By Dr Liz Sparkes 
 
Transforming the critical voice 
 
‘Don’t turn away. Keep your gaze on the bandaged place. That’s where the light enters you’, Rumi knew that pretending that certain aspects of ourselves don’t exist wasn’t the way to transformation. 
The critic, the voice within that holds us back, tells us that we are not good enough, that we shouldn’t speak up; that is what keeps us stuck. These unacknowledged parts of ourselves are often close to fear. Fear of what might happen if we acknowledge them , fear of the truth of who we are. However, as Gene Gendlin describes, we come to know through awareness that, that which appears negative does actually contain trapped suppressed positive life energy. The energy is twisted and blocked and gentle mindfulness or awareness is often all that is needed to allow the release and transformation.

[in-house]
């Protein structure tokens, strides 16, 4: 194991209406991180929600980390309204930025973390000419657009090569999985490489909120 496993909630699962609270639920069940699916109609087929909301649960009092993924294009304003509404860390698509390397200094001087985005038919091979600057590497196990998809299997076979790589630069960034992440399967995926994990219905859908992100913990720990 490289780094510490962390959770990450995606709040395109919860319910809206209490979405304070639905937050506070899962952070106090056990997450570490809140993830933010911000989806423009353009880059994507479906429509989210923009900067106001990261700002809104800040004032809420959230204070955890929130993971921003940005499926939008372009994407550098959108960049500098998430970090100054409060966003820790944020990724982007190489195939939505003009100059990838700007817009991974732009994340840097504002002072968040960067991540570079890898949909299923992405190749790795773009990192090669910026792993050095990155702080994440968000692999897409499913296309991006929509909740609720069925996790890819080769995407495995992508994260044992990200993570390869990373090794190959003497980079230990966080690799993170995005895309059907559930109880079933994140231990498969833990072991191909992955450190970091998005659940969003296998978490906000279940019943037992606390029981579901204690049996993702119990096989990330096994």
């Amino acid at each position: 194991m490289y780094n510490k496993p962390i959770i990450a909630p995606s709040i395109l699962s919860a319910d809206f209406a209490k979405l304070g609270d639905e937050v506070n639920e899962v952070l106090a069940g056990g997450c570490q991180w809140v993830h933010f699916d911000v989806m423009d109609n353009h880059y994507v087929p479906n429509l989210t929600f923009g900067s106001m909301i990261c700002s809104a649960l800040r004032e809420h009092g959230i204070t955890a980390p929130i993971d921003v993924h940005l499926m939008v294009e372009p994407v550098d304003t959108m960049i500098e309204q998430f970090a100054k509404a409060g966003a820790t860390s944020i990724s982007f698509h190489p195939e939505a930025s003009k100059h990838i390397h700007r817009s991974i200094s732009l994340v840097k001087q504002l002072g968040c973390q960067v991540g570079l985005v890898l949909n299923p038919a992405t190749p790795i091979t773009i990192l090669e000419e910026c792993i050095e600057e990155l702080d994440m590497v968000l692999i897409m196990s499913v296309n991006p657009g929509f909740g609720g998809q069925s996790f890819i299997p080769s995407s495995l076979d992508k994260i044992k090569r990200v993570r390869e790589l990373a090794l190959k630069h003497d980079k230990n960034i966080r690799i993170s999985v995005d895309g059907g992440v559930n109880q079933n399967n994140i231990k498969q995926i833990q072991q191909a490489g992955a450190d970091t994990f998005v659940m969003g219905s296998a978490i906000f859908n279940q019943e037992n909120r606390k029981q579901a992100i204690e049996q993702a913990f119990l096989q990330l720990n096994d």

We place parts of ourselves in exile...  
Mindfully teaching yoga by Naomi Kent 
 
Why the mindfulness facilitation course will not only equip you to be a better guide to others but will enhance who you are as a person. 
 
I completed Suryacitta’s Mindfulness Facilitation Training Weekend as I felt it could be an added string to my bow as a yoga teacher, with the bonus of getting to spend a couple of days in the comforting Kuti. If you’ve done any type of mindfulness or meditation in that little garden hut in Newtown Linford, you’ll know how much of a safe place it is to feel any or all of your own emotions. And despite this course taking on a different type of learning approach as this is you taking the meditative baton in order to pass it to others, you learn about yourself inadvertently the whole time which can only be a good thing. If you’ve never done any type of course there, you’ll have to take my word for it. It’s a wonderful place. 
Silent meditation retreats - Never miss a chance to shut up by Suryacitta